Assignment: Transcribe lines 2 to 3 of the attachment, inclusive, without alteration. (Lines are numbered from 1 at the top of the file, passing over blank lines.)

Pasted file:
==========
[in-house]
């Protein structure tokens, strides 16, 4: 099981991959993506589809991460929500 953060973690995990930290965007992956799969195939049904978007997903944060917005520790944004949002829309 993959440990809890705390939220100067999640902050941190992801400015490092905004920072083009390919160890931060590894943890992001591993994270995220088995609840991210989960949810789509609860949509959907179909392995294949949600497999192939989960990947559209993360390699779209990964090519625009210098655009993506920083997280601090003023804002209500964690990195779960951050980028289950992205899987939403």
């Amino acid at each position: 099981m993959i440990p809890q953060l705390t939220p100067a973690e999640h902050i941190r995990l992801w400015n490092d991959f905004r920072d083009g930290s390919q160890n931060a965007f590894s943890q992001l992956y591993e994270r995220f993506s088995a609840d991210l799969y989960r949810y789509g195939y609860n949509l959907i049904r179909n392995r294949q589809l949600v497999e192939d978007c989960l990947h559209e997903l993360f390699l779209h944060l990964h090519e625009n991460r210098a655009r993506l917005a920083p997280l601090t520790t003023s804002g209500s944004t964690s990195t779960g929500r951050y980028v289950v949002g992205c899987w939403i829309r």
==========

């Protein structure tokens, strides 16, 4: 099981991959993506589809991460929500 953060973690995990930290965007992956799969195939049904978007997903944060917005520790944004949002829309 993959440990809890705390939220100067999640902050941190992801400015490092905004920072083009390919160890931060590894943890992001591993994270995220088995609840991210989960949810789509609860949509959907179909392995294949949600497999192939989960990947559209993360390699779209990964090519625009210098655009993506920083997280601090003023804002209500964690990195779960951050980028289950992205899987939403």
């Amino acid at each position: 099981m993959i440990p809890q953060l705390t939220p100067a973690e999640h902050i941190r995990l992801w400015n490092d991959f905004r920072d083009g930290s390919q160890n931060a965007f590894s943890q992001l992956y591993e994270r995220f993506s088995a609840d991210l799969y989960r949810y789509g195939y609860n949509l959907i049904r179909n392995r294949q589809l949600v497999e192939d978007c989960l990947h559209e997903l993360f390699l779209h944060l990964h090519e625009n991460r210098a655009r993506l917005a920083p997280l601090t520790t003023s804002g209500s944004t964690s990195t779960g929500r951050y980028v289950v949002g992205c899987w939403i829309r």